PRISTINA, Serbia-Montenegro (AP) - Kosovo's President Ibrahim Rugova returned to the province Saturday after undergoing tests and treatment for an unnamed ailment at a U.S. military hospital in Germany.
Rugova's condition remains shrouded in secrecy, with his associates offering no details on his ailment for nearly 10 days. That has fueled fears of a possible slowdown of the process leading to talks on the province's future, planned for later this year.
Earlier this week, he was reported in poor health by Western officials speaking on condition of anonymity because of the sensitivity of the issue.
Reporters were not allowed to approach his official residence Saturday as a large motorcade arrived from the airport. There were no immediate statements following his return.
Rugova was flown last week on a U.S. plane to the American military's Landstuhl Regional Medical Center in Germany after a sudden deterioration in his health. He was treated by doctors in Pristina and at the main U.S. military base in Kosovo, Camp Bondsteel, before being taken to Germany. He reduced his daily activities in Kosovo due to reported flu-like symptoms that also affected his lungs.
In his last public appearance before flying to Germany, Rugova was visibly frail and spoke with a weak voice during a ceremony to lay the foundation stone of the first Catholic cathedral in Kosovo's capital.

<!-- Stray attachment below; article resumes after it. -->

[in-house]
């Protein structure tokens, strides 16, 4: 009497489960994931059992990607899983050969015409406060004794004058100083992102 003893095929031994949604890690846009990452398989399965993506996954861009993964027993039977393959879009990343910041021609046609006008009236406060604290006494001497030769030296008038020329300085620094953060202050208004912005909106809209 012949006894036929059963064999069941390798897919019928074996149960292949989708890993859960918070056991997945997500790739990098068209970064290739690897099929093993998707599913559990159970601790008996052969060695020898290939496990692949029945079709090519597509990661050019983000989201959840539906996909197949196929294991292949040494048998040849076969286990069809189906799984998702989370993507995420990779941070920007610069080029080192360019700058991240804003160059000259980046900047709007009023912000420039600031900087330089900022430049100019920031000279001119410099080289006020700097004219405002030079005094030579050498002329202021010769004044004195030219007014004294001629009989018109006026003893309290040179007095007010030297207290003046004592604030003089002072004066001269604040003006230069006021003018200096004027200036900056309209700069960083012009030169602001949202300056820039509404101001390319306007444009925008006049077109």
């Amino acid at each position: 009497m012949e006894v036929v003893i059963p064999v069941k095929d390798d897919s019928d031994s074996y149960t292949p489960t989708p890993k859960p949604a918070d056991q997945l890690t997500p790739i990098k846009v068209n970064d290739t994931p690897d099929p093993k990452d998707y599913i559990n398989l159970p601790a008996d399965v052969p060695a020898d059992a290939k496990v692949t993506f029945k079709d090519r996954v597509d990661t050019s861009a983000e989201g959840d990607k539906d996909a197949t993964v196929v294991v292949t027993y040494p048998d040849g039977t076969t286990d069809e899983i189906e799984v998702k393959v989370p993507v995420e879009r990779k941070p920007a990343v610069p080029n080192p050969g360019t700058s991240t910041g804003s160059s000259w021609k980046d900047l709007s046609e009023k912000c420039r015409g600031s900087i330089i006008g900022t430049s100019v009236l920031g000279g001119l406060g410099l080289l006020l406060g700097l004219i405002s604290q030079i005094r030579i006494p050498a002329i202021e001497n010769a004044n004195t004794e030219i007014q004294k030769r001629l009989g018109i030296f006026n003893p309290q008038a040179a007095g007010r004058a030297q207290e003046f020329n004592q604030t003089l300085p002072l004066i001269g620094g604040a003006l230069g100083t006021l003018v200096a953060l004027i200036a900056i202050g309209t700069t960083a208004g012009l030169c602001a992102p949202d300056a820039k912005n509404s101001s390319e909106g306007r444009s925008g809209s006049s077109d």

The 61 year-old leader, who has reached cult status among some ethnic Albanians, has been at the forefront of their demand for independence from Serbia since the early 1990s, when he led a nonviolent movement against the policies of then-Yugoslav President Slobodan Milosevic.
Serbs want Kosovo to remain part of Serbia-Montenegro, a union that replaced Yugoslavia.
Rugova's possible departure from office due to his illness would leave Kosovo's political scene in disarray at the most sensitive time since the end of the war in 1999.
Talks to determine Kosovo's future are to take place later this year -- if the province reaches internationally set standards on human rights, rights of minorities and rule of law.
Until recently, Rugova led the Democratic League of Kosovo, the province's biggest political party, which has won two general elections since the U.N. began running the disputed province in 1999. The U.N. came in after a NATO air war aimed at stopping the crackdown by Serb forces on independence-seeking ethnic Albanians.
Rugova survived an apparent assassination attempt earlier this year when a bomb hidden in a trash can exploded as his convoy passed. He was not injured in the blast.